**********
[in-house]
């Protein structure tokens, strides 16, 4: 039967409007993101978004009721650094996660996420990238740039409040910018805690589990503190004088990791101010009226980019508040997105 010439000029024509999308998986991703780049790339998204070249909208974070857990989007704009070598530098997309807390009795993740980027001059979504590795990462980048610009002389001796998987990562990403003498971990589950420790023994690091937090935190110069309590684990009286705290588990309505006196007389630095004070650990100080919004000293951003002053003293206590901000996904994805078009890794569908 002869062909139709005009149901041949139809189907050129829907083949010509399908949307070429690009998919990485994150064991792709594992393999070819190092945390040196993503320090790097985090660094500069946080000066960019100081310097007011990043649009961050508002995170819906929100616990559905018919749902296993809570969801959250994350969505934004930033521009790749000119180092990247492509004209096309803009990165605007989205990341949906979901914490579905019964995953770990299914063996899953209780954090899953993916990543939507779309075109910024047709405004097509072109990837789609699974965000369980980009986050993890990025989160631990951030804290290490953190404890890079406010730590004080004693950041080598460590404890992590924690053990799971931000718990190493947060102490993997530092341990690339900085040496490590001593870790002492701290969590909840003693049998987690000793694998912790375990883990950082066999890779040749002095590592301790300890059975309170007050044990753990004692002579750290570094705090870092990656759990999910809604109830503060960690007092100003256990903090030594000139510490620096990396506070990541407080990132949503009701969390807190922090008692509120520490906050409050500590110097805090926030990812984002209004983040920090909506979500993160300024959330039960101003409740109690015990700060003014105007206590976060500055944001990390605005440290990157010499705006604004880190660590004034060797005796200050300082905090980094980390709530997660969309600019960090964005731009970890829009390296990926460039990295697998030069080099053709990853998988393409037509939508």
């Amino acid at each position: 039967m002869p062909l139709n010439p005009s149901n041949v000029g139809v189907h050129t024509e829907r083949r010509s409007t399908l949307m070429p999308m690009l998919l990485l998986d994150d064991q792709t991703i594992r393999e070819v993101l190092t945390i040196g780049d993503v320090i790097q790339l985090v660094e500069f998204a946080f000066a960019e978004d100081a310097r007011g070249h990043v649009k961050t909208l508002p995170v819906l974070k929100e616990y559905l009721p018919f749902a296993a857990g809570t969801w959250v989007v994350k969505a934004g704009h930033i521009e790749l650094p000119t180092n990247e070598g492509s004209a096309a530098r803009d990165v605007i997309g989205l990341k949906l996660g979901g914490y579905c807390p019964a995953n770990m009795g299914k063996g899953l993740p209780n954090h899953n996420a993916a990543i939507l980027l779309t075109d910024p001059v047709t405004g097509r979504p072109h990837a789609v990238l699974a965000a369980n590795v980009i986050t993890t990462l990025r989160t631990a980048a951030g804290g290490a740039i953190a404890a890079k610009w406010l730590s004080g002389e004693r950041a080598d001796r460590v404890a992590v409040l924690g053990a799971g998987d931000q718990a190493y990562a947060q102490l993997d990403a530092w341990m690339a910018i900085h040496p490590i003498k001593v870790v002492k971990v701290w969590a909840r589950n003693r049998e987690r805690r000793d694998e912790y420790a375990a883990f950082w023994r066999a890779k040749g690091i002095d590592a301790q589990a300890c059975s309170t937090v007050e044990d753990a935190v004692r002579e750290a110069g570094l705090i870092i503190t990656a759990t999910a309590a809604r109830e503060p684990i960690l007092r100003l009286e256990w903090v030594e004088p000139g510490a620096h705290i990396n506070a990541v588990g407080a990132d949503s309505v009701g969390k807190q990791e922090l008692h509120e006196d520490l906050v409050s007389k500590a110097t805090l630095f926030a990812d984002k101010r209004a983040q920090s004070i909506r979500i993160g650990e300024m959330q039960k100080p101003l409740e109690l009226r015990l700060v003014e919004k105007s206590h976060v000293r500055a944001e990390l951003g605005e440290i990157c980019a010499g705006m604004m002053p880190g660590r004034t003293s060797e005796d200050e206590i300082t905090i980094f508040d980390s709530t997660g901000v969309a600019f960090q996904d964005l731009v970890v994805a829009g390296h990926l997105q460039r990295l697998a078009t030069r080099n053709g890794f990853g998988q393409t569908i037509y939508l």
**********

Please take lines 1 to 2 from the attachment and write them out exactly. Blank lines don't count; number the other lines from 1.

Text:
[in-house]
């Protein structure tokens, strides 16, 4: 039967409007993101978004009721650094996660996420990238740039409040910018805690589990503190004088990791101010009226980019508040997105 010439000029024509999308998986991703780049790339998204070249909208974070857990989007704009070598530098997309807390009795993740980027001059979504590795990462980048610009002389001796998987990562990403003498971990589950420790023994690091937090935190110069309590684990009286705290588990309505006196007389630095004070650990100080919004000293951003002053003293206590901000996904994805078009890794569908 002869062909139709005009149901041949139809189907050129829907083949010509399908949307070429690009998919990485994150064991792709594992393999070819190092945390040196993503320090790097985090660094500069946080000066960019100081310097007011990043649009961050508002995170819906929100616990559905018919749902296993809570969801959250994350969505934004930033521009790749000119180092990247492509004209096309803009990165605007989205990341949906979901914490579905019964995953770990299914063996899953209780954090899953993916990543939507779309075109910024047709405004097509072109990837789609699974965000369980980009986050993890990025989160631990951030804290290490953190404890890079406010730590004080004693950041080598460590404890992590924690053990799971931000718990190493947060102490993997530092341990690339900085040496490590001593870790002492701290969590909840003693049998987690000793694998912790375990883990950082066999890779040749002095590592301790300890059975309170007050044990753990004692002579750290570094705090870092990656759990999910809604109830503060960690007092100003256990903090030594000139510490620096990396506070990541407080990132949503009701969390807190922090008692509120520490906050409050500590110097805090926030990812984002209004983040920090909506979500993160300024959330039960101003409740109690015990700060003014105007206590976060500055944001990390605005440290990157010499705006604004880190660590004034060797005796200050300082905090980094980390709530997660969309600019960090964005731009970890829009390296990926460039990295697998030069080099053709990853998988393409037509939508």